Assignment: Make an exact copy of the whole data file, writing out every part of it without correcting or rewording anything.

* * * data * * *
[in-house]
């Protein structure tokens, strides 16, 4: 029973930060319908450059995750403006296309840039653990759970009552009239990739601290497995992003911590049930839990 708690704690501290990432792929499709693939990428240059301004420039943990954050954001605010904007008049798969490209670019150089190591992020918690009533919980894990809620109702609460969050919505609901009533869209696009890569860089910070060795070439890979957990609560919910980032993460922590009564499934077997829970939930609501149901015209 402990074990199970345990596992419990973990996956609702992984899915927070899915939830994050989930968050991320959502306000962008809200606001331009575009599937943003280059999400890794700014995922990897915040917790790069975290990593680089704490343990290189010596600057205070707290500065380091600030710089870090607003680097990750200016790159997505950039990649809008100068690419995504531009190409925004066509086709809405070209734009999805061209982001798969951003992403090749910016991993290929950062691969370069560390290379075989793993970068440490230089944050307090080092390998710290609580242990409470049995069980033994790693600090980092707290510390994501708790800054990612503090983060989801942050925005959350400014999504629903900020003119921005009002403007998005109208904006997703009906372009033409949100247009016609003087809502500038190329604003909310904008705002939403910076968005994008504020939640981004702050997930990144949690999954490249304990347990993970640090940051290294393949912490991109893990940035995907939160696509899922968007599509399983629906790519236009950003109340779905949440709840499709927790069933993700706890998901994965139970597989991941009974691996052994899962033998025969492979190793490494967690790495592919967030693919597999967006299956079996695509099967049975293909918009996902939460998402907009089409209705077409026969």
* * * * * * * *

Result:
[in-house]
């Protein structure tokens, strides 16, 4: 029973930060319908450059995750403006296309840039653990759970009552009239990739601290497995992003911590049930839990 708690704690501290990432792929499709693939990428240059301004420039943990954050954001605010904007008049798969490209670019150089190591992020918690009533919980894990809620109702609460969050919505609901009533869209696009890569860089910070060795070439890979957990609560919910980032993460922590009564499934077997829970939930609501149901015209 402990074990199970345990596992419990973990996956609702992984899915927070899915939830994050989930968050991320959502306000962008809200606001331009575009599937943003280059999400890794700014995922990897915040917790790069975290990593680089704490343990290189010596600057205070707290500065380091600030710089870090607003680097990750200016790159997505950039990649809008100068690419995504531009190409925004066509086709809405070209734009999805061209982001798969951003992403090749910016991993290929950062691969370069560390290379075989793993970068440490230089944050307090080092390998710290609580242990409470049995069980033994790693600090980092707290510390994501708790800054990612503090983060989801942050925005959350400014999504629903900020003119921005009002403007998005109208904006997703009906372009033409949100247009016609003087809502500038190329604003909310904008705002939403910076968005994008504020939640981004702050997930990144949690999954490249304990347990993970640090940051290294393949912490991109893990940035995907939160696509899922968007599509399983629906790519236009950003109340779905949440709840499709927790069933993700706890998901994965139970597989991941009974691996052994899962033998025969492979190793490494967690790495592919967030693919597999967006299956079996695509099967049975293909918009996902939460998402907009089409209705077409026969």